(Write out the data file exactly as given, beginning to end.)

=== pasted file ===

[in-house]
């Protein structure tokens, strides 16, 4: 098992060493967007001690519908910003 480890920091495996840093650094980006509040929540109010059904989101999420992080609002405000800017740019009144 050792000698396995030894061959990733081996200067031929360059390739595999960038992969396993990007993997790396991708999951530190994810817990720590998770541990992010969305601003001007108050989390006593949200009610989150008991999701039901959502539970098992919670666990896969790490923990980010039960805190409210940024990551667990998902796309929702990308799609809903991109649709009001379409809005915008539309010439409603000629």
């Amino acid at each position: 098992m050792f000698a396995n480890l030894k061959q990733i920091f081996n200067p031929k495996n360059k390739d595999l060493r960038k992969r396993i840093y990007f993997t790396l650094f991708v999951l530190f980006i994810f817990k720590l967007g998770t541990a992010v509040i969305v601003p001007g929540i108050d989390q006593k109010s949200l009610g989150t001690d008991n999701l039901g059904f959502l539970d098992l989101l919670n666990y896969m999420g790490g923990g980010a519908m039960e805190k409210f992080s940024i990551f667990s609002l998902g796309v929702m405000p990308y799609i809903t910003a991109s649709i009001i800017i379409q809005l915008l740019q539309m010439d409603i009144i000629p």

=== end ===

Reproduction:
[in-house]
């Protein structure tokens, strides 16, 4: 098992060493967007001690519908910003 480890920091495996840093650094980006509040929540109010059904989101999420992080609002405000800017740019009144 050792000698396995030894061959990733081996200067031929360059390739595999960038992969396993990007993997790396991708999951530190994810817990720590998770541990992010969305601003001007108050989390006593949200009610989150008991999701039901959502539970098992919670666990896969790490923990980010039960805190409210940024990551667990998902796309929702990308799609809903991109649709009001379409809005915008539309010439409603000629």
């Amino acid at each position: 098992m050792f000698a396995n480890l030894k061959q990733i920091f081996n200067p031929k495996n360059k390739d595999l060493r960038k992969r396993i840093y990007f993997t790396l650094f991708v999951l530190f980006i994810f817990k720590l967007g998770t541990a992010v509040i969305v601003p001007g929540i108050d989390q006593k109010s949200l009610g989150t001690d008991n999701l039901g059904f959502l539970d098992l989101l919670n666990y896969m999420g790490g923990g980010a519908m039960e805190k409210f992080s940024i990551f667990s609002l998902g796309v929702m405000p990308y799609i809903t910003a991109s649709i009001i800017i379409q809005l915008l740019q539309m010439d409603i009144i000629p």